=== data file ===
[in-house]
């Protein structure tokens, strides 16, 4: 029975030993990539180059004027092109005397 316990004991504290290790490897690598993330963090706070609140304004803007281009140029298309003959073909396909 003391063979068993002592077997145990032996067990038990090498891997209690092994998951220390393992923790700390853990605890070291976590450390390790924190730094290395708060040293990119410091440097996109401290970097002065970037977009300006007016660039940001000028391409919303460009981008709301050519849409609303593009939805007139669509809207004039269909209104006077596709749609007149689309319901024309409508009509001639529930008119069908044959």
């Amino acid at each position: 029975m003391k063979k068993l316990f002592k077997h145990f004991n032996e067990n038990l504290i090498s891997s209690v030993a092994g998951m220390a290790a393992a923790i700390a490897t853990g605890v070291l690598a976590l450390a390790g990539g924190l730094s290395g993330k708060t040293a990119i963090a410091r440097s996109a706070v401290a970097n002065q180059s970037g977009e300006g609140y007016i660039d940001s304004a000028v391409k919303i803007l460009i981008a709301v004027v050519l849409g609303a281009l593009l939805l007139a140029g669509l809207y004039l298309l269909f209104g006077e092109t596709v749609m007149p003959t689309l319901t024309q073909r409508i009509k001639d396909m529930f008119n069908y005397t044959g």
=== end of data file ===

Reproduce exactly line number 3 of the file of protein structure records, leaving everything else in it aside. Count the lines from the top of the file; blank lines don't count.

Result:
């Amino acid at each position: 029975m003391k063979k068993l316990f002592k077997h145990f004991n032996e067990n038990l504290i090498s891997s209690v030993a092994g998951m220390a290790a393992a923790i700390a490897t853990g605890v070291l690598a976590l450390a390790g990539g924190l730094s290395g993330k708060t040293a990119i963090a410091r440097s996109a706070v401290a970097n002065q180059s970037g977009e300006g609140y007016i660039d940001s304004a000028v391409k919303i803007l460009i981008a709301v004027v050519l849409g609303a281009l593009l939805l007139a140029g669509l809207y004039l298309l269909f209104g006077e092109t596709v749609m007149p003959t689309l319901t024309q073909r409508i009509k001639d396909m529930f008119n069908y005397t044959g």